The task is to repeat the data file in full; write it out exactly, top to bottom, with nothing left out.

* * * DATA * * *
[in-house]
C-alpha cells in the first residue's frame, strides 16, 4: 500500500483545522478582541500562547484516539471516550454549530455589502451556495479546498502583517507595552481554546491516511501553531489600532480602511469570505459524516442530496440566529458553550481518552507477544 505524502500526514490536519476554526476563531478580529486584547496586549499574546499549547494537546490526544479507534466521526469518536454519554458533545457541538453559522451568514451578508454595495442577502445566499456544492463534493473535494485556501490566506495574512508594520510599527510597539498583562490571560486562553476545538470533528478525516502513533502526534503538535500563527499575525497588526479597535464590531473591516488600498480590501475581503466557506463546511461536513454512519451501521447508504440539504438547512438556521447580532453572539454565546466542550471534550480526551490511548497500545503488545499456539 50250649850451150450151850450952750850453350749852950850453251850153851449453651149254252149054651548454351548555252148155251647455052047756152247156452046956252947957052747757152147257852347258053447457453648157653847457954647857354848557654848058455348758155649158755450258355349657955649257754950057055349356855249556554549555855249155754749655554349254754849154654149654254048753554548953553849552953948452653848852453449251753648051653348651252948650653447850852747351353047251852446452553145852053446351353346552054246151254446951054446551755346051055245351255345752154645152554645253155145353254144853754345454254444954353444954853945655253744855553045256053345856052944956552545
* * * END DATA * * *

[in-house]
C-alpha cells in the first residue's frame, strides 16, 4: 500500500483545522478582541500562547484516539471516550454549530455589502451556495479546498502583517507595552481554546491516511501553531489600532480602511469570505459524516442530496440566529458553550481518552507477544 505524502500526514490536519476554526476563531478580529486584547496586549499574546499549547494537546490526544479507534466521526469518536454519554458533545457541538453559522451568514451578508454595495442577502445566499456544492463534493473535494485556501490566506495574512508594520510599527510597539498583562490571560486562553476545538470533528478525516502513533502526534503538535500563527499575525497588526479597535464590531473591516488600498480590501475581503466557506463546511461536513454512519451501521447508504440539504438547512438556521447580532453572539454565546466542550471534550480526551490511548497500545503488545499456539 50250649850451150450151850450952750850453350749852950850453251850153851449453651149254252149054651548454351548555252148155251647455052047756152247156452046956252947957052747757152147257852347258053447457453648157653847457954647857354848557654848058455348758155649158755450258355349657955649257754950057055349356855249556554549555855249155754749655554349254754849154654149654254048753554548953553849552953948452653848852453449251753648051653348651252948650653447850852747351353047251852446452553145852053446351353346552054246151254446951054446551755346051055245351255345752154645152554645253155145353254144853754345454254444954353444954853945655253744855553045256053345856052944956552545